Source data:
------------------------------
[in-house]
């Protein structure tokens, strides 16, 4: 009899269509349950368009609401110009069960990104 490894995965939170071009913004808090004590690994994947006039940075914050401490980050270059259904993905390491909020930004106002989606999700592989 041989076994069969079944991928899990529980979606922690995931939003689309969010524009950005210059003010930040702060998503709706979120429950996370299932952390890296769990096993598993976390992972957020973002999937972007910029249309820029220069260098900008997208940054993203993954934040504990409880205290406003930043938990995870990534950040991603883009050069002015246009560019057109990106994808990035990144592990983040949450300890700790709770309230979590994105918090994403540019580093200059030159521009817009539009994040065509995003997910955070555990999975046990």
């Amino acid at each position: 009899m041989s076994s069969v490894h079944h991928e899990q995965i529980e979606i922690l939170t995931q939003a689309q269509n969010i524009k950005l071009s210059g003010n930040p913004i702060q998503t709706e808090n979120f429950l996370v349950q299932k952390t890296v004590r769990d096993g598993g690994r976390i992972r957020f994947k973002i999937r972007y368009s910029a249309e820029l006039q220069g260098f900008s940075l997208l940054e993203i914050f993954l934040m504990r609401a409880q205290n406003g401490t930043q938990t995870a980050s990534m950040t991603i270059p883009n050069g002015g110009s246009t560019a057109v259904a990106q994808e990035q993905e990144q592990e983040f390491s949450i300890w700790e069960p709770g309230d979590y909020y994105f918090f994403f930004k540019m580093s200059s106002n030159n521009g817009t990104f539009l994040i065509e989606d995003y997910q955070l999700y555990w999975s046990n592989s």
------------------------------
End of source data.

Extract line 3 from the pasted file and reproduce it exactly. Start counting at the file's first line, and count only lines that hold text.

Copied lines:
């Amino acid at each position: 009899m041989s076994s069969v490894h079944h991928e899990q995965i529980e979606i922690l939170t995931q939003a689309q269509n969010i524009k950005l071009s210059g003010n930040p913004i702060q998503t709706e808090n979120f429950l996370v349950q299932k952390t890296v004590r769990d096993g598993g690994r976390i992972r957020f994947k973002i999937r972007y368009s910029a249309e820029l006039q220069g260098f900008s940075l997208l940054e993203i914050f993954l934040m504990r609401a409880q205290n406003g401490t930043q938990t995870a980050s990534m950040t991603i270059p883009n050069g002015g110009s246009t560019a057109v259904a990106q994808e990035q993905e990144q592990e983040f390491s949450i300890w700790e069960p709770g309230d979590y909020y994105f918090f994403f930004k540019m580093s200059s106002n030159n521009g817009t990104f539009l994040i065509e989606d995003y997910q955070l999700y555990w999975s046990n592989s």